I hate snow. Perhaps it’s because my exposure to snow has been the rare snowstorms that hit North Carolina once or twice a year, leaving a wake of dirty black ice in its wake, but I’ve genuinely never enjoyed the experience of being in the snow. It’s cold, wet, and oftentimes painful with our kind of snow, and all I think about is going back inside once I’m out in it. This is why Centigrade sparked a sense of fear in me when watching the trailer. Snow sucks and being trapped underneath it in a frozen hellscape of solitude within a car feels like the worst punishment possible as a human being. While it’s nowhere near the only horror film to deal with the cold, there’s something so straightforward and humble about Centigrade’s approach to it that felt endearing to me.
Centigrade doesn’t give you much to go on in its first act. After a simple title card explaining that the film follows a pregnant author traveling through Norway with her husband on a book tour and that the film is “inspired by true events,” the film drops you right into the action. Naomi (Genesis Rodriguez) is an author who wakes up in her car with her husband, Matt (Vincent Piazza), underneath a mound of snow and ice after pulling over during the night to allow a severe ice storm to pass before continuing driving. Unable to break through the ice that has trapped them in, the very pregnant Naomi and Matt must fashion a plan for survival in the aggressive cold to try to flag the attention of the rare passerby to save them.
Centigrade is an exceedingly simple film, as many directorial debuts often are. Director Brendan Walsh utilizes the tight, unforgiving structure of their small car pinned underneath tons of ice. The claustrophobic elements of the film are very jarring and effective, but are unfortunately brought down by the fact that there wasn’t a single anchor point to care about here. Our two protagonists simply are not likable, with little to root for in their life, relationship, or even their own survival. Add in the fact that both of them continually do stupid things that are so obviously the wrong thing to do in said situation and you get a film that’s more frustrating than engaging.
That’s not to say Rodriguez and Piazza don’t do well with the roles, they do, because they are obviously both proven actors who can take on very unlikable roles should they choose. They do find a groove in ironing out the tension and terror between the two characters, even if it’s an uphill battle trying to find anything to sympathize with. You can see the pain in their arguments and squabbles throughout the film, but you’re still left wondering why you’re watching two very talented actors argue about what one character is writing in their journal while they’re freezing to death. It all seems so petty and unimportant that ends up wasting two talents who both have shown a newfound proclivity for horror.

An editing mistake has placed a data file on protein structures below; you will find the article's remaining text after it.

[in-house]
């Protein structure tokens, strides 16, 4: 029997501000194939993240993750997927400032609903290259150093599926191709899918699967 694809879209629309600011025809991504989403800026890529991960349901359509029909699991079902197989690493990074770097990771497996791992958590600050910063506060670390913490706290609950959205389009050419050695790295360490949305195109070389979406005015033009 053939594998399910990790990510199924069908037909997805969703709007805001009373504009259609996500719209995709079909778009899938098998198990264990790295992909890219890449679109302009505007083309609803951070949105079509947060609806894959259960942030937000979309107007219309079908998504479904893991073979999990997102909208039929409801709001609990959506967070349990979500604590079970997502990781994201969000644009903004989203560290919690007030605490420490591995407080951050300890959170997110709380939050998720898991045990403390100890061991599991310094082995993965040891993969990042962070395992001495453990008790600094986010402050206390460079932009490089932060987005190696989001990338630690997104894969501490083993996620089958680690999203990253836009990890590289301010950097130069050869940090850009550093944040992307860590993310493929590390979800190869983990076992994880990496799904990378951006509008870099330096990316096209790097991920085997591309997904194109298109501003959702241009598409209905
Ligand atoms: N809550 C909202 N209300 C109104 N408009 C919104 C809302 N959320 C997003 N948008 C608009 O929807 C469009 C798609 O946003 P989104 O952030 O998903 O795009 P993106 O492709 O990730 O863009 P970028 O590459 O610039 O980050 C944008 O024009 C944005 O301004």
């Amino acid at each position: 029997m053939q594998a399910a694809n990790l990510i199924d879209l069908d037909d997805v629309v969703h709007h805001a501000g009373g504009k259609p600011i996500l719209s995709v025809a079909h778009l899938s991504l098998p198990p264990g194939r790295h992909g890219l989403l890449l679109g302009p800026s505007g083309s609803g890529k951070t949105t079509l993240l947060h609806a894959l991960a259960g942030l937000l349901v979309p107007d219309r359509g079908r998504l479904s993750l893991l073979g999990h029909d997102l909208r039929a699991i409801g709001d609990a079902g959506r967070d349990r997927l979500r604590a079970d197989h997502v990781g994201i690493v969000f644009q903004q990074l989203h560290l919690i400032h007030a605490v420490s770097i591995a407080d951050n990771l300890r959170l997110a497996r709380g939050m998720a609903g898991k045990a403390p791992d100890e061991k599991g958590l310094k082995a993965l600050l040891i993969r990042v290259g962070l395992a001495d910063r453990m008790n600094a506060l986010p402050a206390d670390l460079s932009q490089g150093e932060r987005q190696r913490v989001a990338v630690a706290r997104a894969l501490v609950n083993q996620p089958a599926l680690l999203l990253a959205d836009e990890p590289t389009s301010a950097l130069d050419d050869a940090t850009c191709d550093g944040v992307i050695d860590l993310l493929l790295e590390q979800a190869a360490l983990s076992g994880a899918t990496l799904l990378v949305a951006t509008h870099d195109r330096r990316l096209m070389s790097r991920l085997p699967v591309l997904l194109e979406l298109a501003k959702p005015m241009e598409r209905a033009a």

Luckily, Centigrade does genuinely succeed when it comes to its visuals, if only because there aren’t many to speak of. Cutting to shots of the weather outside of the car felt like it was breaking the claustrophobia of the film at times, but the film does succeed in making it feel like you really are trapped in this cold car with these cold characters, and you want out…now. Walsh stages the car in a way that both feels constrictive as well as expansive at times where you get the eventual rationing of space between each row of seats and the trunk, making it all feel like different areas of a much larger room. It is a dichotomy that was impressive to see from a first -filmmaker taking on such a small-scale film.
Centigrade never felt like it was trying to be this grand statement on anything other than what it was portraying in its main storyline, and I do applaud the film’s simplicity in that regard. Iit just becomes harder and harder to engage with even the simplest of thrills when the protagonists are so hard to root for. Unlike other films with unlikable protagonists, there isn’t any grand, gory payoff with Centigrade (nor should there be), and that makes everything about the central characters feel so pointless. Walsh does show promise as a filmmaker who can do impressive things with a camera, and the two actors in the film do very well under Walsh’s direction, but it all just brought me back to the central idea tethering this whole thing together: I still hate snow.
In select theaters and on VOD August 28th, 2020.
For more information, visit the official Centigrade website.
Final Score: 2 out of 5.